Narrative Art of Postcards
Writing postcards is a transcendent experience. The act of selecting the card and writing the words brings the mind and body together. It captures a thought, a feeling, an idea, a place, a simple moment in time and preserves it. Together, they are propelled into the ether as the card itself is thrown in to the postal system. It becomes not only timeless, but without the orientation of time to give it structure and form. It is as if your moment is hurtling through a black hole and at the end is every postcard that has ever been or ever will be written. Receiving the card is compulsory courage. The reader must step outside of themselves and join with the void.
I began writing postcards in December of 2011. Between 2011 and 2016, I have written approximately 650 postcards. It started off as a Christmas gift for my mother. She didn’t need any things. “Stuff” was just more stuff to clean and stuff to forget. Our relationship is, as with many mother and daughters, complex. I decided that I would use postcards as a way of reaching out to her and helping us to understand each other. I thought she would like that more than another thing to deal with. And so she did.
The postcards came from many sources. Some of them came from tourist locations. I ordered hundreds from an online company. I also made quite a few of them myself. When I moved abroad, I sent postcards through postal mail when it was possible. When it was not, I used the Postagram App to send them from my phone. These were not quite as personal, but they still conveyed the purpose. We are here. We are together.
The content of the postcards varied wildly. Sometimes they were nothing more than a smiley face. Sometimes they were rambling dissertations on books or movies. Many were memories of my life, and of our shared life together. I wrote things that were silly and I wrote the things that were heartbreaking. It wasn’t what I intended, but sometimes art takes you places you did not imagine. The totality of the cards forms a sort of memoir. If this It is a reflection of my life that is intimate and personal despite the semi-public nature of the postcards themselves.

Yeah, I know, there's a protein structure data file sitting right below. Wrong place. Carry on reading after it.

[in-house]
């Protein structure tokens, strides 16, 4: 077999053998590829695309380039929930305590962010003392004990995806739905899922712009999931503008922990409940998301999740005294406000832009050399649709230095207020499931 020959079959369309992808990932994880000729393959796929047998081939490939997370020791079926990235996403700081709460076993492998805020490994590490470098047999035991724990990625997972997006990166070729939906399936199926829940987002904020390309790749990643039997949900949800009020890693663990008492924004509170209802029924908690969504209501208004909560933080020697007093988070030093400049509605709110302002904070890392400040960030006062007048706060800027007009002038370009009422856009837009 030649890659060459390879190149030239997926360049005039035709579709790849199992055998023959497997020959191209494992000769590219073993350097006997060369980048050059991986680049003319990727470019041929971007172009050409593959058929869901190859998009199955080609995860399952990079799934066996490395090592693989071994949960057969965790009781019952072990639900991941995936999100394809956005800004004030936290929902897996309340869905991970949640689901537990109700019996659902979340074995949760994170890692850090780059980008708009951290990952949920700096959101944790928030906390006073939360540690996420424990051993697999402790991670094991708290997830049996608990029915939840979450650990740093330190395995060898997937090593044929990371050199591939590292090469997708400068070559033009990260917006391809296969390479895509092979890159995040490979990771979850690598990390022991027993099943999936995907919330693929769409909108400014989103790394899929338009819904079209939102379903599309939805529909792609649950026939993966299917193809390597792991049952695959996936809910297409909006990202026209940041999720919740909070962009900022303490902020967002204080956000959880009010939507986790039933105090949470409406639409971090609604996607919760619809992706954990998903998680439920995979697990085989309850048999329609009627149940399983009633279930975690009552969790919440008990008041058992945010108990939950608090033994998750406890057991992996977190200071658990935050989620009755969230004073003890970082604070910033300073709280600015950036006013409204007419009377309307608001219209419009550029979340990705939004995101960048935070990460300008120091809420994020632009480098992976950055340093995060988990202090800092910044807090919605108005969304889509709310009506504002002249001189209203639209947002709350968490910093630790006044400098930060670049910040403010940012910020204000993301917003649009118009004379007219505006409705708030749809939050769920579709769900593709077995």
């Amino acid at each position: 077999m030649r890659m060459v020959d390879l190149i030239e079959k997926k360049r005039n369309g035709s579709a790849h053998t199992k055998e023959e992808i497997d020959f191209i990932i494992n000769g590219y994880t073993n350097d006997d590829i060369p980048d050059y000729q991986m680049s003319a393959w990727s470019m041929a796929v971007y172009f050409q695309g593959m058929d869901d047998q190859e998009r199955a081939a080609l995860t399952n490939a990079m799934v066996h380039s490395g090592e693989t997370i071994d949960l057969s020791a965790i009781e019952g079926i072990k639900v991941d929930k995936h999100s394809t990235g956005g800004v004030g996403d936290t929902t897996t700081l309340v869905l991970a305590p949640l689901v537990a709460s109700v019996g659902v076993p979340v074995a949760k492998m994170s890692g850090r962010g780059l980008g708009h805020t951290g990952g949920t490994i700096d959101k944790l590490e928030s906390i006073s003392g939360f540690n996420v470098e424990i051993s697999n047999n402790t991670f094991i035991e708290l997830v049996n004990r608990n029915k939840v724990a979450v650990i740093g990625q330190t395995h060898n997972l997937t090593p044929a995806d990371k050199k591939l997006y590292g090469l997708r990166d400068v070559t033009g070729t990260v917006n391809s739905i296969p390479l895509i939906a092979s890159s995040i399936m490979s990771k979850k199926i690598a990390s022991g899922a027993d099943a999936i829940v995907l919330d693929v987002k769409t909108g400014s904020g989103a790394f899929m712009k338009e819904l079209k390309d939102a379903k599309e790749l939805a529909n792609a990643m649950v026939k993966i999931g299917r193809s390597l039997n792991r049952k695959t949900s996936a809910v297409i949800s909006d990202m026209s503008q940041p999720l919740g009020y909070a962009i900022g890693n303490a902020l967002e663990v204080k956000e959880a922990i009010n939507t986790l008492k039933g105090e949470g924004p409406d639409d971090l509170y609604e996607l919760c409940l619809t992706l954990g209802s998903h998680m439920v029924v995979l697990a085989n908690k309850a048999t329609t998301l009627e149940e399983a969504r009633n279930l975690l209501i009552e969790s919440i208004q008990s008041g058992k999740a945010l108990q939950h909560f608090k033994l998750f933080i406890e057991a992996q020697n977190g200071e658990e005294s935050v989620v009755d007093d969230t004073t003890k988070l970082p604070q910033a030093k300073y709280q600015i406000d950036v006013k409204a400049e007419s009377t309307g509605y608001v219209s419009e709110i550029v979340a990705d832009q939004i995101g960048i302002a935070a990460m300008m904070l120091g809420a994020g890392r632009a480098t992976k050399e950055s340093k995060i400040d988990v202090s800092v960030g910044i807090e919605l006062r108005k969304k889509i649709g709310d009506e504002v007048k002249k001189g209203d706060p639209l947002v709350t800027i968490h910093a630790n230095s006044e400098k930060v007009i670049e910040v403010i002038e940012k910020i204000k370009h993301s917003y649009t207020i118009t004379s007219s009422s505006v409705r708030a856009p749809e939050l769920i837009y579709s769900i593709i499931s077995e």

The postcards are a little more than “semi-public. They have been the source of entertainment, and dare I say enlightenment, for many people. If they are a memoir of my life, they are also a catalyst of memory for others. The book Inventing the Truth: The Art and Craft of Memoir states that “Memoir is how we try to make sense of who we are, who we once were, and what values and heritage shaped us. If a writer seriously embarks upon that quest, readers will be nourished by the journey, bringing along many associations with quests of their own.” The cards have called for the stories of many. The workers at the US Post Office in Summertown, Tennessee know my mother as “The mother of the postcards” because they always get a little excited when they see one. Everyone passes it along and reads it before sending it on to her house in the middle of I-don’t-know-where-I-am, Tennessee. She keeps them in boxes on display and guests go through them, sometimes for hours at a time. Whenever I meet her friends, they act as if they know me, and in a way they do. They remember specific parts of cards I may have long forgotten and wait to tell me how it touched them and what memories it brought. When I started, I never knew it would be that way. I did not intend to touch so many people. It was only a gift for one.
I began to love the postcards for themselves as much as for the gift they were intended to be. When I travel, I keep a pouch of pens and stamps. I buy postcards along the way and I write in them, like a journal. No matter how many photographs I take, nothing brings back the depth of memory that those written words incite. What began as a gift, has become a gift to myself. If the separation of craft and art is passion, then these postcards are the highest level of art. They are infused with every bit of my heart, my sadness, my joy, my love and all of the things that make me, me.
 Baker, Russell, and William Zinsser. Inventing the Truth: The Art and Craft of Memoir. Boston: Houghton Mifflin, 1998.